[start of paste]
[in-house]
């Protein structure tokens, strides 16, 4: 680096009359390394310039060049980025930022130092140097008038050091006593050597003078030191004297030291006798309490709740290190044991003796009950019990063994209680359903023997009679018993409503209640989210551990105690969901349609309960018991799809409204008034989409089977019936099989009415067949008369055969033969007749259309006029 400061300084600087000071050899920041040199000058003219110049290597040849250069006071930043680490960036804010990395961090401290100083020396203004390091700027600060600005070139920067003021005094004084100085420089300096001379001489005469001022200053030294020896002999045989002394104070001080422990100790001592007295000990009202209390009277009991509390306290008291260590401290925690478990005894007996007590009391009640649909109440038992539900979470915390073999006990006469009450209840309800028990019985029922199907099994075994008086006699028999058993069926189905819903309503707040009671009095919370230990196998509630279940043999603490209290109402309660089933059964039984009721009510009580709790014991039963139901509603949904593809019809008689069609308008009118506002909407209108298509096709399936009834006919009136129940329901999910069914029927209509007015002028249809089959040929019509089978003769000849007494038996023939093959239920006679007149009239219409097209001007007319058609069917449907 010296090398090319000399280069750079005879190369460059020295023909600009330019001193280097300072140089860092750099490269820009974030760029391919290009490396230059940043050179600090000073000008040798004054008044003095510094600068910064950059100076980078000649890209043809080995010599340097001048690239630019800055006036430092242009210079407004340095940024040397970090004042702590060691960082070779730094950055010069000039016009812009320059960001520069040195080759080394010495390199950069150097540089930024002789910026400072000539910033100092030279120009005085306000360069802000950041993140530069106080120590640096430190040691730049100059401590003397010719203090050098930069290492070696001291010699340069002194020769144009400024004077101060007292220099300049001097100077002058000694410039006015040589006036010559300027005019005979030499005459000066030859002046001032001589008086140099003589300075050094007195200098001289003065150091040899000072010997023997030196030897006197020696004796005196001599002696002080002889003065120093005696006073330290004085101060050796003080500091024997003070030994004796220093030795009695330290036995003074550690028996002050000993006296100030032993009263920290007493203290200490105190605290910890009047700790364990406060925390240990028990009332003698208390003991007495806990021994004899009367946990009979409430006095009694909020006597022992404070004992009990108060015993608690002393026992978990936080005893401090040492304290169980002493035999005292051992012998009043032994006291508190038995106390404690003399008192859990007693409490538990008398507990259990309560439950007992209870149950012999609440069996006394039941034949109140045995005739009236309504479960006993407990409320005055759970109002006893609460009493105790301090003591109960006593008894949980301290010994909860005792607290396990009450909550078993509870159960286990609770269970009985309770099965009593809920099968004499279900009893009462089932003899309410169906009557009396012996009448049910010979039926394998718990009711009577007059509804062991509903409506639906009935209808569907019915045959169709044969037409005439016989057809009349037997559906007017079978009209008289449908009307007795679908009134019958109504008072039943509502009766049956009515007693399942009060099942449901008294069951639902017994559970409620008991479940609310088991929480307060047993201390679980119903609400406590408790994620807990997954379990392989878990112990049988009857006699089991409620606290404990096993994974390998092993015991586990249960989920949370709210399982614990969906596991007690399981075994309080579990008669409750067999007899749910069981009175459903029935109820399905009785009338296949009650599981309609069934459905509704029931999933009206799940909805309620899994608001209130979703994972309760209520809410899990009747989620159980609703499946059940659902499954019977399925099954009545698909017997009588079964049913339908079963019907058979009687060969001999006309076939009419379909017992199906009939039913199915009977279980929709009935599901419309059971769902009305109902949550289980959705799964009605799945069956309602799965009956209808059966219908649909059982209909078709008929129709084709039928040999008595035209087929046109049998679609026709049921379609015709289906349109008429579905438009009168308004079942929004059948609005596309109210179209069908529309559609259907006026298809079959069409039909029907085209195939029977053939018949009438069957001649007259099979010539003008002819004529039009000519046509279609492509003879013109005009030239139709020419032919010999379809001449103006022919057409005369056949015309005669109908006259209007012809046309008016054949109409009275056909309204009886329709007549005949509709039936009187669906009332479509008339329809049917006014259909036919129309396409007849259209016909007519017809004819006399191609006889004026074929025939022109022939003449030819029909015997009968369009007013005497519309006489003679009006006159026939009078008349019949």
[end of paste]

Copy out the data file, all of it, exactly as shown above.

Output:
[in-house]
């Protein structure tokens, strides 16, 4: 680096009359390394310039060049980025930022130092140097008038050091006593050597003078030191004297030291006798309490709740290190044991003796009950019990063994209680359903023997009679018993409503209640989210551990105690969901349609309960018991799809409204008034989409089977019936099989009415067949008369055969033969007749259309006029 400061300084600087000071050899920041040199000058003219110049290597040849250069006071930043680490960036804010990395961090401290100083020396203004390091700027600060600005070139920067003021005094004084100085420089300096001379001489005469001022200053030294020896002999045989002394104070001080422990100790001592007295000990009202209390009277009991509390306290008291260590401290925690478990005894007996007590009391009640649909109440038992539900979470915390073999006990006469009450209840309800028990019985029922199907099994075994008086006699028999058993069926189905819903309503707040009671009095919370230990196998509630279940043999603490209290109402309660089933059964039984009721009510009580709790014991039963139901509603949904593809019809008689069609308008009118506002909407209108298509096709399936009834006919009136129940329901999910069914029927209509007015002028249809089959040929019509089978003769000849007494038996023939093959239920006679007149009239219409097209001007007319058609069917449907 010296090398090319000399280069750079005879190369460059020295023909600009330019001193280097300072140089860092750099490269820009974030760029391919290009490396230059940043050179600090000073000008040798004054008044003095510094600068910064950059100076980078000649890209043809080995010599340097001048690239630019800055006036430092242009210079407004340095940024040397970090004042702590060691960082070779730094950055010069000039016009812009320059960001520069040195080759080394010495390199950069150097540089930024002789910026400072000539910033100092030279120009005085306000360069802000950041993140530069106080120590640096430190040691730049100059401590003397010719203090050098930069290492070696001291010699340069002194020769144009400024004077101060007292220099300049001097100077002058000694410039006015040589006036010559300027005019005979030499005459000066030859002046001032001589008086140099003589300075050094007195200098001289003065150091040899000072010997023997030196030897006197020696004796005196001599002696002080002889003065120093005696006073330290004085101060050796003080500091024997003070030994004796220093030795009695330290036995003074550690028996002050000993006296100030032993009263920290007493203290200490105190605290910890009047700790364990406060925390240990028990009332003698208390003991007495806990021994004899009367946990009979409430006095009694909020006597022992404070004992009990108060015993608690002393026992978990936080005893401090040492304290169980002493035999005292051992012998009043032994006291508190038995106390404690003399008192859990007693409490538990008398507990259990309560439950007992209870149950012999609440069996006394039941034949109140045995005739009236309504479960006993407990409320005055759970109002006893609460009493105790301090003591109960006593008894949980301290010994909860005792607290396990009450909550078993509870159960286990609770269970009985309770099965009593809920099968004499279900009893009462089932003899309410169906009557009396012996009448049910010979039926394998718990009711009577007059509804062991509903409506639906009935209808569907019915045959169709044969037409005439016989057809009349037997559906007017079978009209008289449908009307007795679908009134019958109504008072039943509502009766049956009515007693399942009060099942449901008294069951639902017994559970409620008991479940609310088991929480307060047993201390679980119903609400406590408790994620807990997954379990392989878990112990049988009857006699089991409620606290404990096993994974390998092993015991586990249960989920949370709210399982614990969906596991007690399981075994309080579990008669409750067999007899749910069981009175459903029935109820399905009785009338296949009650599981309609069934459905509704029931999933009206799940909805309620899994608001209130979703994972309760209520809410899990009747989620159980609703499946059940659902499954019977399925099954009545698909017997009588079964049913339908079963019907058979009687060969001999006309076939009419379909017992199906009939039913199915009977279980929709009935599901419309059971769902009305109902949550289980959705799964009605799945069956309602799965009956209808059966219908649909059982209909078709008929129709084709039928040999008595035209087929046109049998679609026709049921379609015709289906349109008429579905438009009168308004079942929004059948609005596309109210179209069908529309559609259907006026298809079959069409039909029907085209195939029977053939018949009438069957001649007259099979010539003008002819004529039009000519046509279609492509003879013109005009030239139709020419032919010999379809001449103006022919057409005369056949015309005669109908006259209007012809046309008016054949109409009275056909309204009886329709007549005949509709039936009187669906009332479509008339329809049917006014259909036919129309396409007849259209016909007519017809004819006399191609006889004026074929025939022109022939003449030819029909015997009968369009007013005497519309006489003679009006006159026939009078008349019949």